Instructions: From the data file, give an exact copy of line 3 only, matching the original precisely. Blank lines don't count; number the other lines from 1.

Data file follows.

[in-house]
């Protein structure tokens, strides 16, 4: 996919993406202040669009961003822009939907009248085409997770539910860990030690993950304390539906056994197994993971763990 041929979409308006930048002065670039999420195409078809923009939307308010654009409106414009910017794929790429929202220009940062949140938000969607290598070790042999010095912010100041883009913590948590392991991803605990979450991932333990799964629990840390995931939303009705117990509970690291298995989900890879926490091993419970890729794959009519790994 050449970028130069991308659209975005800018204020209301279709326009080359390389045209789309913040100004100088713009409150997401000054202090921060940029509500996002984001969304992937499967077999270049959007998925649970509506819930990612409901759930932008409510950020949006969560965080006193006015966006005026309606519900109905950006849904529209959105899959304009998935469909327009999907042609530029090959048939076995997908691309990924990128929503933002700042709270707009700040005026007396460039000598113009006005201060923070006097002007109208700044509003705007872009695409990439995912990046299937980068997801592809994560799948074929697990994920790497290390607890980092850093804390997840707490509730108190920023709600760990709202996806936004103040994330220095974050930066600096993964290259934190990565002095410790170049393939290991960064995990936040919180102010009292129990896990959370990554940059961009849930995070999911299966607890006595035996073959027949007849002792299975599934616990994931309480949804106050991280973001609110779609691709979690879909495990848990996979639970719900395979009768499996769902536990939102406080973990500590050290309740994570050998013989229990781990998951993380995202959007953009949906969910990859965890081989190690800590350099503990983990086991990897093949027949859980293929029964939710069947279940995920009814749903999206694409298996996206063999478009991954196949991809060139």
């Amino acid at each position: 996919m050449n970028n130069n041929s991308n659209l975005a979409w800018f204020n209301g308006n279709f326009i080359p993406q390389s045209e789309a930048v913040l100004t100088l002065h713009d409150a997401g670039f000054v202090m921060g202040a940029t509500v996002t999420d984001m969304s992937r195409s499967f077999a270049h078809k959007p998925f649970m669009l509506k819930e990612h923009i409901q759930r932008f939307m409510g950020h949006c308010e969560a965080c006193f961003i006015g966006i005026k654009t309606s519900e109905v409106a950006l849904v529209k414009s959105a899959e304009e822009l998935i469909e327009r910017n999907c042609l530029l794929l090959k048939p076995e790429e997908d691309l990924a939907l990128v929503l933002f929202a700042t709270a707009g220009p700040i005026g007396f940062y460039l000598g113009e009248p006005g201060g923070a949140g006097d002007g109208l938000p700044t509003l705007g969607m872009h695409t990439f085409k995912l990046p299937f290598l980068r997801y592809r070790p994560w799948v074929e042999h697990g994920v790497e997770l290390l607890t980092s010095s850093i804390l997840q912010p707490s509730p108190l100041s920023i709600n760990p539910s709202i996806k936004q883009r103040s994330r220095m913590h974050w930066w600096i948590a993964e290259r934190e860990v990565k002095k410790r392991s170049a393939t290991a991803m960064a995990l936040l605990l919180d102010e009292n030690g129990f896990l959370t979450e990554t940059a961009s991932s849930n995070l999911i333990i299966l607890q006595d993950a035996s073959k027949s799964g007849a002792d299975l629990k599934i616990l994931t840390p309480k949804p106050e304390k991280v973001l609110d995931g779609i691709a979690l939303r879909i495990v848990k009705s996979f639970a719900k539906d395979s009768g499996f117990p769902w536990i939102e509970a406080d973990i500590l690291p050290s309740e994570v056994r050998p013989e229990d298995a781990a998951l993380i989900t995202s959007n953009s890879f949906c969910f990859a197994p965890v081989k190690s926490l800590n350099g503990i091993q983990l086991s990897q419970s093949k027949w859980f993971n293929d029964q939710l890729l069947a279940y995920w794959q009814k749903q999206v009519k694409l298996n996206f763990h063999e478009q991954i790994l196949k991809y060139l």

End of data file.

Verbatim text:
């Amino acid at each position: 996919m050449n970028n130069n041929s991308n659209l975005a979409w800018f204020n209301g308006n279709f326009i080359p993406q390389s045209e789309a930048v913040l100004t100088l002065h713009d409150a997401g670039f000054v202090m921060g202040a940029t509500v996002t999420d984001m969304s992937r195409s499967f077999a270049h078809k959007p998925f649970m669009l509506k819930e990612h923009i409901q759930r932008f939307m409510g950020h949006c308010e969560a965080c006193f961003i006015g966006i005026k654009t309606s519900e109905v409106a950006l849904v529209k414009s959105a899959e304009e822009l998935i469909e327009r910017n999907c042609l530029l794929l090959k048939p076995e790429e997908d691309l990924a939907l990128v929503l933002f929202a700042t709270a707009g220009p700040i005026g007396f940062y460039l000598g113009e009248p006005g201060g923070a949140g006097d002007g109208l938000p700044t509003l705007g969607m872009h695409t990439f085409k995912l990046p299937f290598l980068r997801y592809r070790p994560w799948v074929e042999h697990g994920v790497e997770l290390l607890t980092s010095s850093i804390l997840q912010p707490s509730p108190l100041s920023i709600n760990p539910s709202i996806k936004q883009r103040s994330r220095m913590h974050w930066w600096i948590a993964e290259r934190e860990v990565k002095k410790r392991s170049a393939t290991a991803m960064a995990l936040l605990l919180d102010e009292n030690g129990f896990l959370t979450e990554t940059a961009s991932s849930n995070l999911i333990i299966l607890q006595d993950a035996s073959k027949s799964g007849a002792d299975l629990k599934i616990l994931t840390p309480k949804p106050e304390k991280v973001l609110d995931g779609i691709a979690l939303r879909i495990v848990k009705s996979f639970a719900k539906d395979s009768g499996f117990p769902w536990i939102e509970a406080d973990i500590l690291p050290s309740e994570v056994r050998p013989e229990d298995a781990a998951l993380i989900t995202s959007n953009s890879f949906c969910f990859a197994p965890v081989k190690s926490l800590n350099g503990i091993q983990l086991s990897q419970s093949k027949w859980f993971n293929d029964q939710l890729l069947a279940y995920w794959q009814k749903q999206v009519k694409l298996n996206f763990h063999e478009q991954i790994l196949k991809y060139l």